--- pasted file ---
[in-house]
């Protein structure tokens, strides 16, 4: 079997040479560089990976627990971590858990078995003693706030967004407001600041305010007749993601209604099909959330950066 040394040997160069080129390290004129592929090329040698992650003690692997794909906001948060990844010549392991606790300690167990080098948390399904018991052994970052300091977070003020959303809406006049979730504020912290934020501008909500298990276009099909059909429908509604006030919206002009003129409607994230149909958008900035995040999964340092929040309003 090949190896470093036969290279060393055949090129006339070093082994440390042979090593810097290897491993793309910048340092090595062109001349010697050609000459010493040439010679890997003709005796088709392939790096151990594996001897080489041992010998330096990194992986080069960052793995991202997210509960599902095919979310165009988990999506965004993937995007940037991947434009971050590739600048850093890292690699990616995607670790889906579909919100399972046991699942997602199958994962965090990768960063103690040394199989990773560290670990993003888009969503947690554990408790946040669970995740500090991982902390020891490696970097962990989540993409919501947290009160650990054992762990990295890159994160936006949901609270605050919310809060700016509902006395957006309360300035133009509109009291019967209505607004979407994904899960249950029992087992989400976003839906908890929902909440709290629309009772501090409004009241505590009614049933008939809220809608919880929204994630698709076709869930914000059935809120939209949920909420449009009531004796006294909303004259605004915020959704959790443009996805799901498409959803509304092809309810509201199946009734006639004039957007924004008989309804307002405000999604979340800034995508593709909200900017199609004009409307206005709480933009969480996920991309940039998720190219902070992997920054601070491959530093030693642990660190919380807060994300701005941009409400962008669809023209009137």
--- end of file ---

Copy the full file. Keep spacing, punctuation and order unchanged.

[in-house]
């Protein structure tokens, strides 16, 4: 079997040479560089990976627990971590858990078995003693706030967004407001600041305010007749993601209604099909959330950066 040394040997160069080129390290004129592929090329040698992650003690692997794909906001948060990844010549392991606790300690167990080098948390399904018991052994970052300091977070003020959303809406006049979730504020912290934020501008909500298990276009099909059909429908509604006030919206002009003129409607994230149909958008900035995040999964340092929040309003 090949190896470093036969290279060393055949090129006339070093082994440390042979090593810097290897491993793309910048340092090595062109001349010697050609000459010493040439010679890997003709005796088709392939790096151990594996001897080489041992010998330096990194992986080069960052793995991202997210509960599902095919979310165009988990999506965004993937995007940037991947434009971050590739600048850093890292690699990616995607670790889906579909919100399972046991699942997602199958994962965090990768960063103690040394199989990773560290670990993003888009969503947690554990408790946040669970995740500090991982902390020891490696970097962990989540993409919501947290009160650990054992762990990295890159994160936006949901609270605050919310809060700016509902006395957006309360300035133009509109009291019967209505607004979407994904899960249950029992087992989400976003839906908890929902909440709290629309009772501090409004009241505590009614049933008939809220809608919880929204994630698709076709869930914000059935809120939209949920909420449009009531004796006294909303004259605004915020959704959790443009996805799901498409959803509304092809309810509201199946009734006639004039957007924004008989309804307002405000999604979340800034995508593709909200900017199609004009409307206005709480933009969480996920991309940039998720190219902070992997920054601070491959530093030693642990660190919380807060994300701005941009409400962008669809023209009137």